My shoulder pops when I rotate it. Also my grandmother is dying again. Last time she almost died her house burned down. She just laughed then and described what a soul looks like. My mother always calls me when death is singing shrill and I come down to see my Noni leak a little more out of her tired body. She is still alive and tries to look beautiful with a plastic tube slid down her throat. But her eyes say something in between I love you all, now please let me leave, &, Oh god, I’m scared. What’s going to happen to me? Some days I can’t remember my name. I named her Noni before I could spell my own name. It was a mispronunciation of the Italian word Nona. She tries to smile pretty. I brush her hair from her forehead and kiss her. She used to drive a school bus for handicapped kids. I could listen to her talk to me for hours. I never even had to say a word. It felt like a real grownup conversation. Now we crowd around the hospital room trying to lift her spirit, either toward heaven or the will to live. Her throat is sore and she can’t say my name now. I can’t tell if she remembers it. They had to resuscitate her yesterday. She was probably moments away. She wakes up and winces and I wince.
My mother is a trooper. She’s paints the cabinets cherry. She paints the cabinets white. She paints the smoke show in my mind. She makes me move the furniture. Everything is a matter of fact built on distraction from the inevitable. She is stronger than I hope to be when I watch her die one day. My older brother is more financially stable than me. I’m better at focusing. I can beat him at arm wrestling. Except I can’t. But I’m taller than him.
In reality, I take much longer this year to respond when my mother texts that Noni is dying again. I don’t buy a bus ticket immediately. I am hiding in New York and tell my girlfriend I’ll go for the funeral. Or I’ll call mom tomorrow. I am just like my father, wanting to believe my presence is more trouble than help. My shoulder pops when I open my internet browser. I’m already worried about arthritis.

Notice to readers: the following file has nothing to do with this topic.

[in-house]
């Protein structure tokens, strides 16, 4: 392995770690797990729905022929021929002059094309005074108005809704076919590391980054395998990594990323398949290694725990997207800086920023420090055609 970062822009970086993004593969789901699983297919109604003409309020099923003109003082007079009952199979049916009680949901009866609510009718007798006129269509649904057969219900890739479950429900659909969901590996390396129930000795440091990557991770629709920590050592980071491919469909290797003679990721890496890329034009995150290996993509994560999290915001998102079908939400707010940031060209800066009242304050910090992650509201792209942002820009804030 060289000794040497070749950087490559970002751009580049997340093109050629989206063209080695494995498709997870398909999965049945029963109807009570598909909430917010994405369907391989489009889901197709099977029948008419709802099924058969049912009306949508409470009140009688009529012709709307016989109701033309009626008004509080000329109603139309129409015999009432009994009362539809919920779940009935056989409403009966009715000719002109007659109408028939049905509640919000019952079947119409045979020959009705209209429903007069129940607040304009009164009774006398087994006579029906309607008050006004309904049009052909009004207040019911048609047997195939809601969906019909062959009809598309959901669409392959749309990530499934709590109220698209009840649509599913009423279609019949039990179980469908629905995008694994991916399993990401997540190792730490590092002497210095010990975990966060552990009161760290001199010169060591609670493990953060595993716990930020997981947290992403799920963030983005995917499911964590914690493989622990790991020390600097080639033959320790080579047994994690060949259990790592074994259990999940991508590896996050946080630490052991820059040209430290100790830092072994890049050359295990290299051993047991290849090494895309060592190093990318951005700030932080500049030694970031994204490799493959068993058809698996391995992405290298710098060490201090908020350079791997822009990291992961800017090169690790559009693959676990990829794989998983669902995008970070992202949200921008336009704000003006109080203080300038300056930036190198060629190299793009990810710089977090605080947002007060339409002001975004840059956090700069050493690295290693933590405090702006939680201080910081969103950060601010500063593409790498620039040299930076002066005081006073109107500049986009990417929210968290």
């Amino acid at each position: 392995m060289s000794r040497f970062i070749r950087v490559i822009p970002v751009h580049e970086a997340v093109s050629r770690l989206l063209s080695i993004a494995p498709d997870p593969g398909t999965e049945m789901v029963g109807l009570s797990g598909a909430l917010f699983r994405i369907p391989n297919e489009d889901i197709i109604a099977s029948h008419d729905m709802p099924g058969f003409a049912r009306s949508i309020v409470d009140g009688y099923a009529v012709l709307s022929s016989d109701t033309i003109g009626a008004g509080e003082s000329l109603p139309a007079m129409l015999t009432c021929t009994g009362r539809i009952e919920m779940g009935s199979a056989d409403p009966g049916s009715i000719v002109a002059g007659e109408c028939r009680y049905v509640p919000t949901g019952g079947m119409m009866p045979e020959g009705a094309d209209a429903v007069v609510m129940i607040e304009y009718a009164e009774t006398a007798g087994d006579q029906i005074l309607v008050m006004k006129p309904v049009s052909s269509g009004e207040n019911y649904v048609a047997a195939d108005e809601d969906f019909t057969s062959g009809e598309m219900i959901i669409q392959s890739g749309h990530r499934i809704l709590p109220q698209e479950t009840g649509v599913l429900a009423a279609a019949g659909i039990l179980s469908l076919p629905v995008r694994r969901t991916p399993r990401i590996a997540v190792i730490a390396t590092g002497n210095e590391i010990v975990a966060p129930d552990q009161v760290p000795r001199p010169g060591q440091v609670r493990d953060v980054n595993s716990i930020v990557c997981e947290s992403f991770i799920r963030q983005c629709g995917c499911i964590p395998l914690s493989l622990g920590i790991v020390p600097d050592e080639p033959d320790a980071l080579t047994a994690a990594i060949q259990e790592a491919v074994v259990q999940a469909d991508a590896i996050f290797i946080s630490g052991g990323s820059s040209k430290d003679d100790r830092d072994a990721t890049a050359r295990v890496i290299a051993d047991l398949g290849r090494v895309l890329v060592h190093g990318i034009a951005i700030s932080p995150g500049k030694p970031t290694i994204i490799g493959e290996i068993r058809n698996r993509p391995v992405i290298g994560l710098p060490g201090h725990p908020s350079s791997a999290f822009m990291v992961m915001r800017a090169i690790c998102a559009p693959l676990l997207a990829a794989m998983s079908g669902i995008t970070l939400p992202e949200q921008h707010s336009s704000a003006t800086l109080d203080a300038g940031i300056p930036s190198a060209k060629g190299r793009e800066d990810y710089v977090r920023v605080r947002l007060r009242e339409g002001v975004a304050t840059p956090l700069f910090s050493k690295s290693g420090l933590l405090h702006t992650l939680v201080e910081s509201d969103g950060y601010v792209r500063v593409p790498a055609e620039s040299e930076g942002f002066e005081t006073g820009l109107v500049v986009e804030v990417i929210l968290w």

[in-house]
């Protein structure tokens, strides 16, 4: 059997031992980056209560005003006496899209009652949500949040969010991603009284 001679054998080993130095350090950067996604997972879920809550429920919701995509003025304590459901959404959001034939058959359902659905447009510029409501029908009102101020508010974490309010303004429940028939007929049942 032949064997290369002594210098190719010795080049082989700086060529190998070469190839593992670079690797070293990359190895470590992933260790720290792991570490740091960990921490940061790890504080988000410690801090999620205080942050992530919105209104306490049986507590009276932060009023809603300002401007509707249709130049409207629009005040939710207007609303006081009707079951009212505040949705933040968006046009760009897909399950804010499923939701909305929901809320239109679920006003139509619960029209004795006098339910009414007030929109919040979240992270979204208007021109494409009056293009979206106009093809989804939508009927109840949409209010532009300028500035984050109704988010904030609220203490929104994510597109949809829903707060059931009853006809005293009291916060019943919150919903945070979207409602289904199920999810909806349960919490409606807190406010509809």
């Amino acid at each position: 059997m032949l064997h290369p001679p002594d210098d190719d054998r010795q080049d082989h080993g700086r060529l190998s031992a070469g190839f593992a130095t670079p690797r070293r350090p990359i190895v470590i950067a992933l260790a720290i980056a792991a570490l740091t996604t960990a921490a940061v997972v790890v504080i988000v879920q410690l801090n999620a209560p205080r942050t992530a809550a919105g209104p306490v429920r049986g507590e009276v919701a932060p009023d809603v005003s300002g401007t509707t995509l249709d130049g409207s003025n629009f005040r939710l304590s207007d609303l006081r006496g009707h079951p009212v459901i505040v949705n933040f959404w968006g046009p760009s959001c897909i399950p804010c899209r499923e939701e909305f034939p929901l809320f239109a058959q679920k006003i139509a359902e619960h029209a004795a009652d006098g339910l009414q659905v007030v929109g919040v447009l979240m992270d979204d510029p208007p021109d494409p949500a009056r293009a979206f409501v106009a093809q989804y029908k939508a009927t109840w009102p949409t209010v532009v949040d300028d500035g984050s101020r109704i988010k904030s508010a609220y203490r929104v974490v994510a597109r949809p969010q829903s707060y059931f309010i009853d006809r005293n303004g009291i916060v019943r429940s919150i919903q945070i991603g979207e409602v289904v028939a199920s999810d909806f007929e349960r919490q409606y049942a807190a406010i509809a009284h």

Today Brett Kavanaugh’s seat on the Supreme Court was confirmed. Also my grandmother died. I’m not sure which is stranger, life or death. I’m not pro-life. When people die we say they pass away. When I was younger my body passed over the railroad tracks that run through Queens, New York and it was an adventure. Today my body passed under them a few blocks from my apartment and it was mundane. One day my ghost will pass straight through them. I’ll walk through walls whenever I want to scare a two-year old. My grandmother’s ghost would never do that. She was the personification of a hummingbird. There were always hummingbirds sipping sugar water from the feeders she put out around her house on Hummingbird Lane. She had figurines of hummingbirds collecting dust on every piece of furniture she owned and now nobody wants these nicknacks. Tylenol was Tomynol. She said words wrong but I liked hers better. She was the most racially tolerant and progressive of all the old folks in my family. And once when my mom asked her as child what would happen if a white and a black person had a baby, grandma said it’d come come out like a zebra. She was super good at Super Mario. Now there’s a fire behind my face and my scalp is all tingly. I still can’t cry but I feel out of my body early. And that is because I’m staring at her corpse.